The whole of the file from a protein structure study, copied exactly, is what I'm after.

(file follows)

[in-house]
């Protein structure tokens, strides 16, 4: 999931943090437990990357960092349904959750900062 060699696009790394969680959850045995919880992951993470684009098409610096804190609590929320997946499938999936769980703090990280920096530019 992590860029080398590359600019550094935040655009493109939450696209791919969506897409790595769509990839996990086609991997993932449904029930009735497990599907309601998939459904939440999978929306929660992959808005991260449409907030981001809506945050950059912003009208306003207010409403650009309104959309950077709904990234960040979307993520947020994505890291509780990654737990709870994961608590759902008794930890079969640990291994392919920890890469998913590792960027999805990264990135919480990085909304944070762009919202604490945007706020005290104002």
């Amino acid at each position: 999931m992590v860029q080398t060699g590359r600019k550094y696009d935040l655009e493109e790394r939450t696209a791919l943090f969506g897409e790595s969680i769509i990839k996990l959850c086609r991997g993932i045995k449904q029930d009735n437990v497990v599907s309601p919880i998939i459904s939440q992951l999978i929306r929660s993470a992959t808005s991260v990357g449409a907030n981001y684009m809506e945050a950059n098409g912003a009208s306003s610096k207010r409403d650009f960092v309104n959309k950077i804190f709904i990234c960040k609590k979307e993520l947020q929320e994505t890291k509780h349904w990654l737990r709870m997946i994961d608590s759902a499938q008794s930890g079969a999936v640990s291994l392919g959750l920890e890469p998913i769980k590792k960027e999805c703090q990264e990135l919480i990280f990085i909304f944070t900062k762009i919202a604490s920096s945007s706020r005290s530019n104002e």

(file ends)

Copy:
[in-house]
């Protein structure tokens, strides 16, 4: 999931943090437990990357960092349904959750900062 060699696009790394969680959850045995919880992951993470684009098409610096804190609590929320997946499938999936769980703090990280920096530019 992590860029080398590359600019550094935040655009493109939450696209791919969506897409790595769509990839996990086609991997993932449904029930009735497990599907309601998939459904939440999978929306929660992959808005991260449409907030981001809506945050950059912003009208306003207010409403650009309104959309950077709904990234960040979307993520947020994505890291509780990654737990709870994961608590759902008794930890079969640990291994392919920890890469998913590792960027999805990264990135919480990085909304944070762009919202604490945007706020005290104002």
């Amino acid at each position: 999931m992590v860029q080398t060699g590359r600019k550094y696009d935040l655009e493109e790394r939450t696209a791919l943090f969506g897409e790595s969680i769509i990839k996990l959850c086609r991997g993932i045995k449904q029930d009735n437990v497990v599907s309601p919880i998939i459904s939440q992951l999978i929306r929660s993470a992959t808005s991260v990357g449409a907030n981001y684009m809506e945050a950059n098409g912003a009208s306003s610096k207010r409403d650009f960092v309104n959309k950077i804190f709904i990234c960040k609590k979307e993520l947020q929320e994505t890291k509780h349904w990654l737990r709870m997946i994961d608590s759902a499938q008794s930890g079969a999936v640990s291994l392919g959750l920890e890469p998913i769980k590792k960027e999805c703090q990264e990135l919480i990280f990085i909304f944070t900062k762009i919202a604490s920096s945007s706020r005290s530019n104002e």